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February with St Valentine’s day stuck right into the middle of it can be another time of the year like Christmas and Easter that survivors dread. If you are in love with someone very special to you - it can be a great day - and for those feeling like that - congratulations.

But for survivors February with love and romance being sold as the perfect state the happy ideal, it can mean feeling excluded. Of course you don’t have to be a survivor to feel like that - but with emotional abuse being the biggest problem in therapy - anything highly emotional, and love is about as emotionally charged as you can get is one massive trigger that is very hard to deal with.

Trying to work out what love is, probably best done by a process of elimination - i.e.: what it isn’t. It’s not about using people for your own needs, which is what abusive therapy is all about. Its not about lying or pretending to care when you don’t. Which is another big problem in therapy. A lack of respect for someone else is also not very loveable. Its a kind of cynical behaviour that many survivors complain about. Love then could be said to be - Loyalty, Commitment, Understanding and of course Trust.

All of these things are needed in a loving relationship - and in therapy. If the only loyalty a therapist as got is to him or herself or to his/her income. Abuse will take place. Most therapist do not like the idea of clients seeing other therapists - the reasoning behind this is that the treatment can become confused. And yet a therapist income depends on him or her seeing as many clients as possible. A therapist with little or no loyalty to his existing clients can quickly become overloaded or even burned out. Commitment is also another big factor in love and therapy. Considerable damage is done to a client - if the therapist decides that he/she no longer wants to work with a client. Especially if there have been problems and the therapist as persuaded the client to stay. Which is the correct thing to do, but not if the intention was based on taking decision making away from the client - that is yet more abuse.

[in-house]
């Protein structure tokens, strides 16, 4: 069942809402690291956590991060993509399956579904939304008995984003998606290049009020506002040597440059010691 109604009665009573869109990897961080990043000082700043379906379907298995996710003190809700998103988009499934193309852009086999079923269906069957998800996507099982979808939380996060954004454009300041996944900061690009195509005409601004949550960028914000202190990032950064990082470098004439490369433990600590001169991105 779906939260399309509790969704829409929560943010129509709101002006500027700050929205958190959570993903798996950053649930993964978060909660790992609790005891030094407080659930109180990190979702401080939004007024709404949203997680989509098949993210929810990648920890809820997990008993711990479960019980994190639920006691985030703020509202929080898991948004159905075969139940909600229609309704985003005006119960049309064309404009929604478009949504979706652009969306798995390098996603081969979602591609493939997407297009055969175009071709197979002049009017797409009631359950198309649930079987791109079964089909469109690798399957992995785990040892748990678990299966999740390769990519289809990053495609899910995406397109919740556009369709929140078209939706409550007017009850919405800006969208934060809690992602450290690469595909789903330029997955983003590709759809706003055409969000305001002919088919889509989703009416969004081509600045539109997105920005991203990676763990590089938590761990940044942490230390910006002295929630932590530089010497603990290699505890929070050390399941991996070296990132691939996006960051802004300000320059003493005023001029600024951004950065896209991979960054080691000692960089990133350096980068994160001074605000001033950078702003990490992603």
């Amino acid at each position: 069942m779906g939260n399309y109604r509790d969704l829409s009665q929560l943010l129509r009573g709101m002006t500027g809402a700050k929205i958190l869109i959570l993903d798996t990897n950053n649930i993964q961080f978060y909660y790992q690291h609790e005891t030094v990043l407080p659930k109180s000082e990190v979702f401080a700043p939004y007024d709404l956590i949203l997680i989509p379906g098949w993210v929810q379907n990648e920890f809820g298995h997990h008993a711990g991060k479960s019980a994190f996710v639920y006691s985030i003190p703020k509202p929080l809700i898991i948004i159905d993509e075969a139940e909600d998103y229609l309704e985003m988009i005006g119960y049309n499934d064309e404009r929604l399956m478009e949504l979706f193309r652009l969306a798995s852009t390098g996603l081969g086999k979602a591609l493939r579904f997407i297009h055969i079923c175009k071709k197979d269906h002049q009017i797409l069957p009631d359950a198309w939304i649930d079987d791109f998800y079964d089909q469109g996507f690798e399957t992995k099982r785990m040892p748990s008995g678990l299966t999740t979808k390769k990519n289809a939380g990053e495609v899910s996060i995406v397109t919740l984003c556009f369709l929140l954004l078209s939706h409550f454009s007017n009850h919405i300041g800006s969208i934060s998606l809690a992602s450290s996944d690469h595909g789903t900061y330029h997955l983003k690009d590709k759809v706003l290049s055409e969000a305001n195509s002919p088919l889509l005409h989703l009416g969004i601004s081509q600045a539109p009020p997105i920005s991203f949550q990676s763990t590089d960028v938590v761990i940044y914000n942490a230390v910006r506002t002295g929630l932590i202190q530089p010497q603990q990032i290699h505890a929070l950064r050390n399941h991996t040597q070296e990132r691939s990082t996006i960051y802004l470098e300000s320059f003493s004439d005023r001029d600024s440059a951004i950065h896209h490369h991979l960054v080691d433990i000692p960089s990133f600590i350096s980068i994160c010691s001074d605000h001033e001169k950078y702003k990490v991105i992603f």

Good understanding comes from clear communication, saying what you mean, and meaning what you say. Therapists over reliance on jargon, buzz words, and labels can lead to considerable confusion in therapy - and that means the helping healing process is slowed down while a client tries to learn or understand what is going on or what is being said. Ask a therapist to explain something like Transference - which therapists sometimes claim to be 'love in therapy'. If you can understand it, give yourself a gold star.

Finally we get to trust. That is the biggest factor in love and therapy - without it - nothing works. Someone sooner or later has got to trust someone. Its at this point - when abuse will emerge - this is where people get hurt. If someone or a therapist as been playing games with someone feelings - trust is the thing that gets damaged first. Outside of therapy, someone could seek out therapy to try and solve this damage to their ability to trust. But to be hurt again on this issue of trust within the therapy process really does extensive damage -- damage which needs something special to repair it. Which brings us back to love. Is this the thing?

For more info check out this excellent site.

http://www.cyberparent.com/abuse/